The Task Force is committed to supporting methodologically sound, trauma-informed research to better understand human trafficking.
- According the Polaris Project, 25,696 trafficking cases have been reported in all 50 states through the NHTRC and BeFree Textline since December 2007*
- In 2015, DHS reported opening 1,034 investigations possibly involving human trafficking, an increase from 987 in 2014. DOJ initiated a total of 257 federal human trafficking prosecutions in 2015, charging 377 defendants. In 2015, DOJ secured convictions against 297 traffickers, compared with 184 convictions obtained in 2014.
- The National Human Trafficking Hotline identified 2,978 cases of human trafficking in Louisiana alone since 2007. An additional 3,719 cases were coded as “moderate,” suggesting that these cases contained several elements of human trafficking but lacked thorough evidence of force, fraud, or coercion.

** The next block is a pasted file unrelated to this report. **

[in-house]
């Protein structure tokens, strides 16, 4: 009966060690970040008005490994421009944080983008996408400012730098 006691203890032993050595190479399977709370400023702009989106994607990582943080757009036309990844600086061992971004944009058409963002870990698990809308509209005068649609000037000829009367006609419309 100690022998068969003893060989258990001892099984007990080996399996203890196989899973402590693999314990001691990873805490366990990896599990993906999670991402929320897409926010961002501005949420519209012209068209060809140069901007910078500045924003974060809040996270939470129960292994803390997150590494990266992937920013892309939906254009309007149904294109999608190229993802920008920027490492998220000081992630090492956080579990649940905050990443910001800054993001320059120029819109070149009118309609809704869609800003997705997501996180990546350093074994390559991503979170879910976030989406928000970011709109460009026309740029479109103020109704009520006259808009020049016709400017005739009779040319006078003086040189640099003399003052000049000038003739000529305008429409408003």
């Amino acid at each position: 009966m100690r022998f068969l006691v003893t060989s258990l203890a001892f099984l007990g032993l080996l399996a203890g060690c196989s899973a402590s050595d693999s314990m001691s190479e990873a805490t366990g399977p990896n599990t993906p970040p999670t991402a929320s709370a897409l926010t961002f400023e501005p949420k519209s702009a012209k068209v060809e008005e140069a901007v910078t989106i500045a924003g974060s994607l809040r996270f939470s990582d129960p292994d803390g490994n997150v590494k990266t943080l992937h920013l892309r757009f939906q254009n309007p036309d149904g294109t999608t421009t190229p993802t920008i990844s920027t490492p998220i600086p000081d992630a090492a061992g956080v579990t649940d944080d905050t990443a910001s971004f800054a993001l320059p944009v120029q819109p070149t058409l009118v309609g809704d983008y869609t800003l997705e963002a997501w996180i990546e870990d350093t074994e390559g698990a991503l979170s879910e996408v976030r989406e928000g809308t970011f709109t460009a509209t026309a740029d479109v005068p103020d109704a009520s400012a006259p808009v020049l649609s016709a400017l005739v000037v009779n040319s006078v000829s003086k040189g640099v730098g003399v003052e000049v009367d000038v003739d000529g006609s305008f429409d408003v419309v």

*Please note that this number reflects the incidences of potential trafficking cases or official cases that were reported through those hotlines- this is not a prevalence estimate.
Many people ask "how many people are experiencing conditions of trafficking?"
While this is an important question to attempt to answer, it is an extremely difficult question to answer. Human trafficking is a hidden crime, meaning a crime that happens in the black market or "behind closed doors" because it is an illicit trade. In addition, people who have experienced conditions of trafficking often do not come forward because of a variety of factors. As such, it is extremely difficult to determine how many trafficking victims there are in the world, or in the United States. It is important to be cautious when using statistics related to prevalence of trafficking because there is so little methodologically sound data that answers that question.